Dealing With Queer Bullying

Bullying is one of the biggest problems that face the LGBTQ community. A lot of youth within the community and the problem isn’t new to adults or students in schools. When people feel unsafe in their communities as a result of their sexual orientation, community allies must take action to combat it.

If you want to overcome bullying and make a difference with the people and community around you, you can approach youth who have previously faced or are currently facing bullying to learn. They will help you understand what adults, educators, and their parents can do to show them full support and put an end to bullying.  

We talked to a few youth about bullying and here’s what they think you should know to help them stop this vice.

Normalize gender as a spectrum

Parents, educators, and other adults should normalize referring to LGBTQ youth with their pronouns. It is important that LGBTQ+ identities are normalized. Adults should accept more representation of LGBTQ youth into communities and offer more resources to queer youth. 

Sometimes, even when an adult doesn’t have an answer for a queer question, it’s ok. However, what’s not ok is not addressing issues that come up against LGBTQ youth. Being complacent only feeds into the bullying and the negative experience by LGBTQ people.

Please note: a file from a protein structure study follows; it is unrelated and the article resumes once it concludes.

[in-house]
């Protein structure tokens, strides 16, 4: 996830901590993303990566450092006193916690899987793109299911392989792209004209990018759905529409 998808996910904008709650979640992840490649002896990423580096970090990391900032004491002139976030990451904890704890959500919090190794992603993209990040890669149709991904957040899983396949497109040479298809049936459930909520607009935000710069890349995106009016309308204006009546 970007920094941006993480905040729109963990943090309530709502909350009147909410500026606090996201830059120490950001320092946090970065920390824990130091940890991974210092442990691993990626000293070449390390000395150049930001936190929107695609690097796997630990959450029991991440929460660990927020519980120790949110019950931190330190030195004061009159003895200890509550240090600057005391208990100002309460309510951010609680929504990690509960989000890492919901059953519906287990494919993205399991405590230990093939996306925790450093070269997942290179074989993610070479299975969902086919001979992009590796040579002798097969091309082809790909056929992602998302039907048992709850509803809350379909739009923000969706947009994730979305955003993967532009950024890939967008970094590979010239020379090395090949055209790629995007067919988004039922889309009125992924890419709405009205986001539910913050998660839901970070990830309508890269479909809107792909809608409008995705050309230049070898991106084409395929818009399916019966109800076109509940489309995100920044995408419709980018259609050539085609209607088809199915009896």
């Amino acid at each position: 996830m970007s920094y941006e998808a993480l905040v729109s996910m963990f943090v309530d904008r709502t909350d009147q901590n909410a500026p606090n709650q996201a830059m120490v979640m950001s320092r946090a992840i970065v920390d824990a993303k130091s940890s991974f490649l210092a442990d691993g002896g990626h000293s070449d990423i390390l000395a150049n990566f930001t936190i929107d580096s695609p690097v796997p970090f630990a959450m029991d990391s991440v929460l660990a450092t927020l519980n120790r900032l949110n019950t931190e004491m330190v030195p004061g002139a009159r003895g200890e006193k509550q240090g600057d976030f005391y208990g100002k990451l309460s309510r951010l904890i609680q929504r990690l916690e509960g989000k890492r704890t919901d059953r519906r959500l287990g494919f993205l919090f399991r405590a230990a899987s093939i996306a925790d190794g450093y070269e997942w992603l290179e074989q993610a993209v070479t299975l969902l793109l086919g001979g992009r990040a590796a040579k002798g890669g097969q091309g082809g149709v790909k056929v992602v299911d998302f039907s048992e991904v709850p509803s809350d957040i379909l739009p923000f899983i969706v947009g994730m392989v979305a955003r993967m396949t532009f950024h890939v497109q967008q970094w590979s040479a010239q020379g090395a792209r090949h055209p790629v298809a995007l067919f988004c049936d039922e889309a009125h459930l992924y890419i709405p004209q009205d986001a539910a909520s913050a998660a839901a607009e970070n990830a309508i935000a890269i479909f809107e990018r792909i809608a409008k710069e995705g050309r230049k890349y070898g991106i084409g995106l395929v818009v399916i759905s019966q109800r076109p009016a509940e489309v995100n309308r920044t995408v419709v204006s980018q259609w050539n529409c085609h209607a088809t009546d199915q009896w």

Believe it when people say they are being bullied

When someone says they’ve been bullied, believe them. Learn to figure out the signs that point out to someone who is being bullied. Some people may not open up and acknowledge that they’re being bullied. Bullying can happen at home, in the community, or even in school and various points in life.

Remind any LGBTQ youth that’s going through bullying that they aren’t alone. Asking them to ignore it will not make bullying magically go away. Be honest about what people go through when they’re bullied. 

If you’ve been bullied before, tell them about it and be vulnerable. Have an open conversation with the person who is being bullied and expressly ask them how you can help or support them. Sometimes, it helps when there’s someone you can connect to. 

Social Support Structures

LGBTQ youth need social support structures in order to develop  healthy and strong sense of self. While times have changed, LGBTQ youth are still surrounded by cultural traditions and beliefs that still tell them how much their identity is wrong, and sometimes, even evil. 

Parents, educators, and adults around LGBTQ youth can combat situations of bullying by talking about such people in a humanizing way. People in positions of authority can set the expectations, tone and demand for acceptable behaviour when it comes to ethical and humane treatment of LGBTQ youth.

Educators, parents, people in authority, and other adults can create more equitable and inclusive environments for LGBTQ youth facing bullying thus combating negative views and setting the tone for LGBTQ people. If schools have an anti-bullying programme, it would help if peers were enrolled in it.